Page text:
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Journeys : Oct Nov 2010
October / November 2010 17 Destinations Of course I was wrong, there is no centralised market, and these adventmarkts are every where. Wherever there is ten square metres of space some enter prising soul will have set up one of the identical mass-produced huts with Intent To Sell. They are quite quaint, w ith their little angled roofs and cheer y lighting, and they do sell some lovely things. Baubles for the tree (glass and enamel), gingerbread, wood car vings, dolls, mini-Santas. If it’s pretty, it can be yours, as long as you don’t mind parting with one arm and one leg, which is what most of them charge. I found it best to pretend everything was in Australian dollars, to minimise the sting of realising I’d just paid the equivalent of eight bucks for a bratwurst in a hotdog roll. Although it was exceptionally tasty. But the vague kitschiness of the markets fits in Vienna. The city is beautiful, yes, but it’s almost too pretty. The architecture is invar iably gorgeous, and you’ll often find yourself reaching saturation point, and still wondering which marvel to take in next. The Museum of Natural Histor y is worth a look from the outside alone, it’s huge and imposing and to make it even more incredible there’s an identical building straight opposite it, and a gorgeous plaza between them (which is crammed with adventmarkts, of course). Also worthy of mention is the Leopold Galler y, which houses a great collection of famous art (including works by Schiele and Picasso, and a frankly disturbing exhibition of Edvard Munch) and the Belvedere, a stunning palace containing an even more stunning collection of art (with Klimt’s The Kiss taking pr ide of place) and an entrance foyer with massive pillar- statues of men holding the roof up manfully. It’s amazing. Should you find yourself outside of Vienna, you might just stumble across an extraordinary thing. Every year on the 5th of December, villages across the (gorgeous) countryside put on krampus events. The krampus myth is part of Austrian folkltore (krampus is a contrasting companion of St Nicholas), and involves village youths dressing up in elaborate demon costumes and terr ifying the locals. In the village I was in this took the form of an initially less-than-intimidating organised parade along a route designated by portable barriers, but the costumes are amazing, the people in them quite frightening, and when they start creeping around the back of the crowds and storming into the barriers it’s actually pretty scary. They carry torches, flares and str ing whips, occasionally set off fireworks, and have enormous cowbells attached to the back of their suits. Oh, and they take children from the crowd and put them in a r ickety looking caged wagon. The whole experience is pretty visceral and exciting, particularly given their keen interest in audience participation (meaning the unwary will be whipped, growled at, grappled or kidnapped). On more than one occasion I nearly spilled my hot punsch down my front while trying to take a photograph, and my host was singled out by a rampaging whipper. “He must have known me,” she decided, as we cowered in the warmth of a nearby bar. So, whether you like aesthetic beauty or punishment duty, Vienna in December has plenty to offer (the weather wasn’t bad, either). We can get you there! To plan and book your Christmas in Austria – or anywhere else in Europe – call RACT Travelworld on 1300 368 111 or visit your local branch.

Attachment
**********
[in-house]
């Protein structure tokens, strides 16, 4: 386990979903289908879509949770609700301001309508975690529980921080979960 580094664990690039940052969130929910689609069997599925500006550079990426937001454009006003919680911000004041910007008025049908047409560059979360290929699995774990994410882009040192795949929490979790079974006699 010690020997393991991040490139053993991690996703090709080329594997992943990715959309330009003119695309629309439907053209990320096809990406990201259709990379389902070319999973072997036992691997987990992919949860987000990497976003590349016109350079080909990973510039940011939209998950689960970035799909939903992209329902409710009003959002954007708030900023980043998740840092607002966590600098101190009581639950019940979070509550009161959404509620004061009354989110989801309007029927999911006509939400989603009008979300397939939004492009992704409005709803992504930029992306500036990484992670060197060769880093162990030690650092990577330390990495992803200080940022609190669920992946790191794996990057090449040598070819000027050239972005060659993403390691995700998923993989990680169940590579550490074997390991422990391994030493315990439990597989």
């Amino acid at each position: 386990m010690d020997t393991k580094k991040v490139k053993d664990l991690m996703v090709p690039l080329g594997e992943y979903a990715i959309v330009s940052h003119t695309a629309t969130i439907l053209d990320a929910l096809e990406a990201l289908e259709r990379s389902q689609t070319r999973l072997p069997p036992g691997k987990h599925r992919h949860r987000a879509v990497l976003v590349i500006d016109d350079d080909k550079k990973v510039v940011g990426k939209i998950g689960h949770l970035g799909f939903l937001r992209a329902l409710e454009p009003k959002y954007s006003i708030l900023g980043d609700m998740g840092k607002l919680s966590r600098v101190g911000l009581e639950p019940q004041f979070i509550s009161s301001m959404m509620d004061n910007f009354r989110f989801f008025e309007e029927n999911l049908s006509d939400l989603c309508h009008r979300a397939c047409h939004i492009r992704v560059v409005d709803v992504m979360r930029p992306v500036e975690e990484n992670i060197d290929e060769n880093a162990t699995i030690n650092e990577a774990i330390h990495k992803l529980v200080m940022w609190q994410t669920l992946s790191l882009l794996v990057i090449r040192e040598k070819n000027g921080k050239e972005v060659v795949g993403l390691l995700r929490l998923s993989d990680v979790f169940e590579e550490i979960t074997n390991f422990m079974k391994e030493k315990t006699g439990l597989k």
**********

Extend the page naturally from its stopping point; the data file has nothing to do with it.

Aug Sep 2010